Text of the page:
Saturday, April 17, 1999 Published at 01:09 GMT 02:09 UK
UK denies shift on ground troops
Mr Robertson's speech was altered at the last minute
The government has repeated its pledge not to use ground troops in Kosovo, just hours after it appeared to shift its position on a possible land invasion.
But when the speech was delivered at Harvard University the idea that Allied plans for ground troops must be kept "under review" had been removed.
Mr Robertson said simply that ground troops would be needed as soon as Yugoslav President Slobodan Milosevic had accepted Nato's demands.
The speech extracts, released earlier on Friday, were immediately seen as part of a gradual shift among Nato leaders, who initially ruled out sending in forces when the air strikes began in March.
'Air strikes successful'
Afterwards Mr Robertson was asked on the BBC's Newsnight programme if he had used the phrase "under review''.
He said: "No I did not say that, I'm not saying that in any speech.
"We looked at all of the options at the beginning of this campaign and we decided on air attacks as being the best and most effective way to disrupt the violence going on in Kosovo and to weaken the military machine that was causing that violence.''
Asked if it was inconceivable that grounds troops would go in before President Milosevic surrenders, he said: "Our plans at the moment are quite clearly and specifically related to ground forces going in, in an permissive environment when the air campaign has reduced the military machine which is conducting the killing at the present moment.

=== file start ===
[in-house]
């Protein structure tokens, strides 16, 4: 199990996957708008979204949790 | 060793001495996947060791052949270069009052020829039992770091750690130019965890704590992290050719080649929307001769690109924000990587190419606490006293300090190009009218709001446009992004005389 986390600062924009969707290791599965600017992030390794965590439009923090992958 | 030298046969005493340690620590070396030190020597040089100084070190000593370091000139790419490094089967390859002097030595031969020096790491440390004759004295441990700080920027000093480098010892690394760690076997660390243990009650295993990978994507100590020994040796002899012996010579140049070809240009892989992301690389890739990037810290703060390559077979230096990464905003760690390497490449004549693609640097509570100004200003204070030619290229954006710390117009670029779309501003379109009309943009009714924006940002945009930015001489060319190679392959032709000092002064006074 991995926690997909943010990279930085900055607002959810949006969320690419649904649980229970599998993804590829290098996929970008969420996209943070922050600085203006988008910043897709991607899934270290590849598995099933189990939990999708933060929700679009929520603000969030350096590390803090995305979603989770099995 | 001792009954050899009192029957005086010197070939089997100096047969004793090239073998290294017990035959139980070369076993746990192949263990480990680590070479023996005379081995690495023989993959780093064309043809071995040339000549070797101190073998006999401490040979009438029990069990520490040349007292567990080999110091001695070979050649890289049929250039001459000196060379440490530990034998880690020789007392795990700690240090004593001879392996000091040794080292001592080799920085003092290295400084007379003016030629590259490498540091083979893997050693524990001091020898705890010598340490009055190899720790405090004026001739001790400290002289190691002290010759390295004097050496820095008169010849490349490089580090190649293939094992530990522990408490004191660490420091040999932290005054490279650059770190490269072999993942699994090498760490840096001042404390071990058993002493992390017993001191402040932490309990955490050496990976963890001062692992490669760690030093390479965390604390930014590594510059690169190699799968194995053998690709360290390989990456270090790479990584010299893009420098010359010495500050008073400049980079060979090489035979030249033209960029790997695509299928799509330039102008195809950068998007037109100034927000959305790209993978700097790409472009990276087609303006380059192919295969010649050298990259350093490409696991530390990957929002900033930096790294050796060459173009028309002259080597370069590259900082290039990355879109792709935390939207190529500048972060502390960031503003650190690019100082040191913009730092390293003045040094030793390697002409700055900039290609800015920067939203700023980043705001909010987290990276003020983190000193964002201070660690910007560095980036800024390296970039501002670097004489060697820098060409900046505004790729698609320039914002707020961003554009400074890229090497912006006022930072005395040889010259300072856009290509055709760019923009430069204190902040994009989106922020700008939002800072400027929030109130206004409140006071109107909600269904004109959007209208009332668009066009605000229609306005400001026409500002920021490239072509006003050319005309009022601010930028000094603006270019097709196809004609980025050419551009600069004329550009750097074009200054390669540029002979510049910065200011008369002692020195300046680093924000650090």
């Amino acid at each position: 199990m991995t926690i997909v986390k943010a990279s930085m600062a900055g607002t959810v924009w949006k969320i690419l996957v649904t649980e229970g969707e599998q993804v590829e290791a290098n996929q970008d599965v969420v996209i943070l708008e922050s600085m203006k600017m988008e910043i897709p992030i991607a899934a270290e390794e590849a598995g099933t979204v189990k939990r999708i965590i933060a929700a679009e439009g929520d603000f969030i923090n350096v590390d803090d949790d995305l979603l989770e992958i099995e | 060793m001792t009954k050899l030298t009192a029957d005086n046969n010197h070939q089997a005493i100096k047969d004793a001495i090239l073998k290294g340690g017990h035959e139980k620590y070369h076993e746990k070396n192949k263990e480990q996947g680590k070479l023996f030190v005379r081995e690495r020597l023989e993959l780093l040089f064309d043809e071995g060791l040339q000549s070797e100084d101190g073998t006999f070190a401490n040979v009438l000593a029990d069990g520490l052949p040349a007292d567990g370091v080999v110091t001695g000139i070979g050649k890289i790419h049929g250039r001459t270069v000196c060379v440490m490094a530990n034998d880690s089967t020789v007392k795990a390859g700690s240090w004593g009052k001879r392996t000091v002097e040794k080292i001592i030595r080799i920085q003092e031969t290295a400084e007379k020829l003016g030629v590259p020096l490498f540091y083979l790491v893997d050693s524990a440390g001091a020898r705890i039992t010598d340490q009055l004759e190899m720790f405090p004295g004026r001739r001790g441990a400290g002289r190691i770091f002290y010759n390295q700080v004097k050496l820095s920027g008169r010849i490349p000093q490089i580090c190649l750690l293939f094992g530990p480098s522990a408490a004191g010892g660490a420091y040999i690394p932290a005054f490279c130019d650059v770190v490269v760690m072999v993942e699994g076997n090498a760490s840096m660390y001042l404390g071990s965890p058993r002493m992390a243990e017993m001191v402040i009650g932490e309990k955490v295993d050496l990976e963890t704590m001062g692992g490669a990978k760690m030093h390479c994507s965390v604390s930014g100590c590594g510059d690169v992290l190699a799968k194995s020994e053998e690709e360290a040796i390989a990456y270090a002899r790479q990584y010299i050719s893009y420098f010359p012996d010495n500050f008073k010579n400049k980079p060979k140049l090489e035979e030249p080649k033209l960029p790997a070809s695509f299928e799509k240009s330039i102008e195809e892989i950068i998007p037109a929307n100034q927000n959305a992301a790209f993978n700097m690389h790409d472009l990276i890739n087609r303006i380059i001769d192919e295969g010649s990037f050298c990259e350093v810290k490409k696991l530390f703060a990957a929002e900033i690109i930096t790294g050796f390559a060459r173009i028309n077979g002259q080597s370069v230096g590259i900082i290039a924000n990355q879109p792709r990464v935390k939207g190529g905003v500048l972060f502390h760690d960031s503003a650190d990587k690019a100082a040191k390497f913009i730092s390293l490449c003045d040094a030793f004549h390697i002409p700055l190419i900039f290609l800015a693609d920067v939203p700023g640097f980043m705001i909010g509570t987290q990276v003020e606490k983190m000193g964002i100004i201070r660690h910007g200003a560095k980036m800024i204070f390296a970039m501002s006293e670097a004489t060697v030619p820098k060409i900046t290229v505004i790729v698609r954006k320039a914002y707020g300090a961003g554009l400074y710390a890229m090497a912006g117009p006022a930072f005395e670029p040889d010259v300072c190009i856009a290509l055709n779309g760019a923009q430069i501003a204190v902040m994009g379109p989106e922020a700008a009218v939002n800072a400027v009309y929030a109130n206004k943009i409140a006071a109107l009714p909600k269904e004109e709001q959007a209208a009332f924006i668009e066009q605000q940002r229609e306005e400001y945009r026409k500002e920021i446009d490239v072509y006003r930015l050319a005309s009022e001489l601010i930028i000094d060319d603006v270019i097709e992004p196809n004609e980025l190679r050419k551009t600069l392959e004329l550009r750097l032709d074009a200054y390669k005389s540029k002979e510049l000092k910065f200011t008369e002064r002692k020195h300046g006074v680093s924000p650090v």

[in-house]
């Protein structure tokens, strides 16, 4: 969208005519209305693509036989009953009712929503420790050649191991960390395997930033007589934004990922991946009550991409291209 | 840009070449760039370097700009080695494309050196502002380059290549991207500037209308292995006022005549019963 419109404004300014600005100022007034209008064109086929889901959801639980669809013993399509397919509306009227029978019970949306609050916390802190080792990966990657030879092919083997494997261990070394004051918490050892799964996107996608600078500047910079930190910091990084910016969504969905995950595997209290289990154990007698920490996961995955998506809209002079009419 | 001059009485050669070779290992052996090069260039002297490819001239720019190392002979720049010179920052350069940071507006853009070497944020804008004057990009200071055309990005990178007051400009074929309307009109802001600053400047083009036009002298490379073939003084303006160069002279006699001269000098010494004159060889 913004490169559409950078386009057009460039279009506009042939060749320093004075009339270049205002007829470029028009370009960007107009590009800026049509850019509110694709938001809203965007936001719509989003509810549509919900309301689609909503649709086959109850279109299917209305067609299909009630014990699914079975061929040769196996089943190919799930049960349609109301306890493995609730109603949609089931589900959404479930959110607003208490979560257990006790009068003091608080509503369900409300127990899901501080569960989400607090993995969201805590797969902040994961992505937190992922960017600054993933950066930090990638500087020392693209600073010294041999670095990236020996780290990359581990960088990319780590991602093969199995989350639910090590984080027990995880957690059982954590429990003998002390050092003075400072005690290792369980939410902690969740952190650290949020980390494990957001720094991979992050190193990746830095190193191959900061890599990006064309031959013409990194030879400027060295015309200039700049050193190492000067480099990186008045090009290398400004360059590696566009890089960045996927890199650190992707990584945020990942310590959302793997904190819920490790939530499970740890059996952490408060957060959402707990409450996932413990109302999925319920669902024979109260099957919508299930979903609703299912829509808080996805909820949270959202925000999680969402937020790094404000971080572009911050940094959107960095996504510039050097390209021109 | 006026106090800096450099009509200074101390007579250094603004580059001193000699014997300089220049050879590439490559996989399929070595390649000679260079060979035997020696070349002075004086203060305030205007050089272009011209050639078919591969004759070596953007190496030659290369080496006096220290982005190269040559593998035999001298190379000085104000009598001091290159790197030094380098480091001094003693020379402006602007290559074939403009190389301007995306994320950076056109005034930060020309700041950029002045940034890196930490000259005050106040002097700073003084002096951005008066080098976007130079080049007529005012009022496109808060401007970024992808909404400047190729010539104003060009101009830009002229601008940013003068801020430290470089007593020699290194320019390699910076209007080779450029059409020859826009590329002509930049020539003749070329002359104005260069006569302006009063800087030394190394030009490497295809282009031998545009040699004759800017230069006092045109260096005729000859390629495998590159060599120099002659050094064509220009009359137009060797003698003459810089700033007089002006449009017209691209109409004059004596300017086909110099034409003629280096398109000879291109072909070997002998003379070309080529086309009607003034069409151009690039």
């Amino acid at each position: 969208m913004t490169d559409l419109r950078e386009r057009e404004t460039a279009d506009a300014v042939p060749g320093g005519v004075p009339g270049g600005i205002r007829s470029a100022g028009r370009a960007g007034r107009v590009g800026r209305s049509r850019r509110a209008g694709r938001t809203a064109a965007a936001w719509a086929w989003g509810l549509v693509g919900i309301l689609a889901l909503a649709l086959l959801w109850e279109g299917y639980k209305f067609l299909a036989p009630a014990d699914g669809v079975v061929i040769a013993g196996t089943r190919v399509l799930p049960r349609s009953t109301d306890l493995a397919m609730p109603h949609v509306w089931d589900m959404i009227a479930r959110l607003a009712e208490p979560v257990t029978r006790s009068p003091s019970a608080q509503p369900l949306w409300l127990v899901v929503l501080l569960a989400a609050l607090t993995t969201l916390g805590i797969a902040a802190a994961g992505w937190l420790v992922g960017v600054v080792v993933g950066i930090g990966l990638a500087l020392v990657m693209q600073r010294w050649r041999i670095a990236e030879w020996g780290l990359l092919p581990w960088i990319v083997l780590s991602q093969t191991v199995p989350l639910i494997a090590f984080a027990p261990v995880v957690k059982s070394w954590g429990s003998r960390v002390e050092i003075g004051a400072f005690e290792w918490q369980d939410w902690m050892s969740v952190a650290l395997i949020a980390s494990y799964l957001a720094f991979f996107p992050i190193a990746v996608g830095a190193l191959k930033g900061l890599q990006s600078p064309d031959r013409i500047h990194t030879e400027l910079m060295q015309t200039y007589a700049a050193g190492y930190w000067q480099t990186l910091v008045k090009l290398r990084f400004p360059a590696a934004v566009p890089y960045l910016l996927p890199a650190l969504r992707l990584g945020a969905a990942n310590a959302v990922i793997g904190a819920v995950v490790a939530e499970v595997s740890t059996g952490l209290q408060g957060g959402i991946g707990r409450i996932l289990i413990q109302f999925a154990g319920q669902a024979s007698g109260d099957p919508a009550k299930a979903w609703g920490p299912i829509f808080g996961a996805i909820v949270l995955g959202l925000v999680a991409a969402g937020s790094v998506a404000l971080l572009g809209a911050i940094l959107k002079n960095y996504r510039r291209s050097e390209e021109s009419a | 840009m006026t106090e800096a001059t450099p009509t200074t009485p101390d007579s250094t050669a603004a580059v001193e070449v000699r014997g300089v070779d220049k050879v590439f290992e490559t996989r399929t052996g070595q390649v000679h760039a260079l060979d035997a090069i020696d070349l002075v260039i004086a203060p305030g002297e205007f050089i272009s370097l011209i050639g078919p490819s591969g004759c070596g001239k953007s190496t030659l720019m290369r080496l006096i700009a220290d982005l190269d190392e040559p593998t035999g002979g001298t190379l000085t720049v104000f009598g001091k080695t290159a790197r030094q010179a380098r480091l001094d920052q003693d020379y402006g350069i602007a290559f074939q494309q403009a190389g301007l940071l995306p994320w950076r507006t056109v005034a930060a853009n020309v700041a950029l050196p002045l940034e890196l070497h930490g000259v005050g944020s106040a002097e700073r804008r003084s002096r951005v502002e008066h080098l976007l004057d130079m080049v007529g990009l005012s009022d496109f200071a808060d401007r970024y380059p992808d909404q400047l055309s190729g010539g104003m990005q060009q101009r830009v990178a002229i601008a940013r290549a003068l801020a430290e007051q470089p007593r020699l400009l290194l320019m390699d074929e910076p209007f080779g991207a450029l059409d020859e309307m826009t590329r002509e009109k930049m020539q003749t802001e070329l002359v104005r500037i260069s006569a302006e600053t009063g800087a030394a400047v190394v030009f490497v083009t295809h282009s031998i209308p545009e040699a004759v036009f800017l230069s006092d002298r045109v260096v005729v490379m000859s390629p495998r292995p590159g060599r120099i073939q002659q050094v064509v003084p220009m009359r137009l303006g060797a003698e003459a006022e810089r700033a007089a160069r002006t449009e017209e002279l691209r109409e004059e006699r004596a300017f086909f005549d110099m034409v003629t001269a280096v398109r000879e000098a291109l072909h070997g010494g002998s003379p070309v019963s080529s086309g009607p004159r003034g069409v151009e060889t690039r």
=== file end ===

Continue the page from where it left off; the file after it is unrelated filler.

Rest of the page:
"That position has not changed because we took a decision at the beginning that air attacks were the best way of going about it.''
'Invasion not an option'
Prime Minister Tony Blair again insisted that a ground invasion of Kosovo was not an option.
Writing in The Sun newspaper, he said: "We said that in the beginning and that remains the case.
"Even if we'd threatened a ground war at the beginning that would have changed nothing because we would still have been a considerable time from putting one together."
Labour MP Ann Clwyd, who has been touring refugee camps in Macedonia, has repeated her calls for ground troops to be bought in.
"People who are in the Army are trained to kill and, unfortunately, are also trained to be killed," she said.
"To suggest that an Army can't face up to that is ridiculous. I think the British public has shown, through the rise in the number of people in opinion polls who think ground troops should be used, also share that belief."
War crimes job
Meanwhile, Foreign Secretary Robin Cook has appointed a new "war crimes supremo" to gather evidence of Serbian atrocities in Kosovo.
Senior Foreign Office official David Gowan will examine all evidence coming into the UK Government about war crimes to ensure that the international War Crimes Tribunal in The Hague can prosecute Serb military commanders.
Mr Cook said: "The message this sends to Milosevic and his henchmen is this: We know who you are. We know what your troops are doing. There will be no hiding place."
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